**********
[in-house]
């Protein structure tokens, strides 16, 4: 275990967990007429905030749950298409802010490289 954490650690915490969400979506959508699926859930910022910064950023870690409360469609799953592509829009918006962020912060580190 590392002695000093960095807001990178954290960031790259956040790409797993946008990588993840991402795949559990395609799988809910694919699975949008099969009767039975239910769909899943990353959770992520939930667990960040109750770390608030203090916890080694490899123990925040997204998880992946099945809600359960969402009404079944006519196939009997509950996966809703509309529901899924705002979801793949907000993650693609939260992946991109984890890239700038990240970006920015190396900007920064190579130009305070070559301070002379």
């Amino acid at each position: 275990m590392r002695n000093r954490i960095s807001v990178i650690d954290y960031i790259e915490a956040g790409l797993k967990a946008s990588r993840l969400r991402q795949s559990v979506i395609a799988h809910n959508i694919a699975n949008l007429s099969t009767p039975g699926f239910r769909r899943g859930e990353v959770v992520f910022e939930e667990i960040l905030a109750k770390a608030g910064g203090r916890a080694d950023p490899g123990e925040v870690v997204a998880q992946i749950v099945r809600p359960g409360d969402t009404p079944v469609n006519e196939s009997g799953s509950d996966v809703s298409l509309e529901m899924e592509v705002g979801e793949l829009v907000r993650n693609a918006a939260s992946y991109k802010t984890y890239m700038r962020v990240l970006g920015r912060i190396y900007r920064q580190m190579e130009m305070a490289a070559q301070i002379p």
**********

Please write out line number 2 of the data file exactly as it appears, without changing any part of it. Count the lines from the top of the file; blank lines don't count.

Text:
């Protein structure tokens, strides 16, 4: 275990967990007429905030749950298409802010490289 954490650690915490969400979506959508699926859930910022910064950023870690409360469609799953592509829009918006962020912060580190 590392002695000093960095807001990178954290960031790259956040790409797993946008990588993840991402795949559990395609799988809910694919699975949008099969009767039975239910769909899943990353959770992520939930667990960040109750770390608030203090916890080694490899123990925040997204998880992946099945809600359960969402009404079944006519196939009997509950996966809703509309529901899924705002979801793949907000993650693609939260992946991109984890890239700038990240970006920015190396900007920064190579130009305070070559301070002379």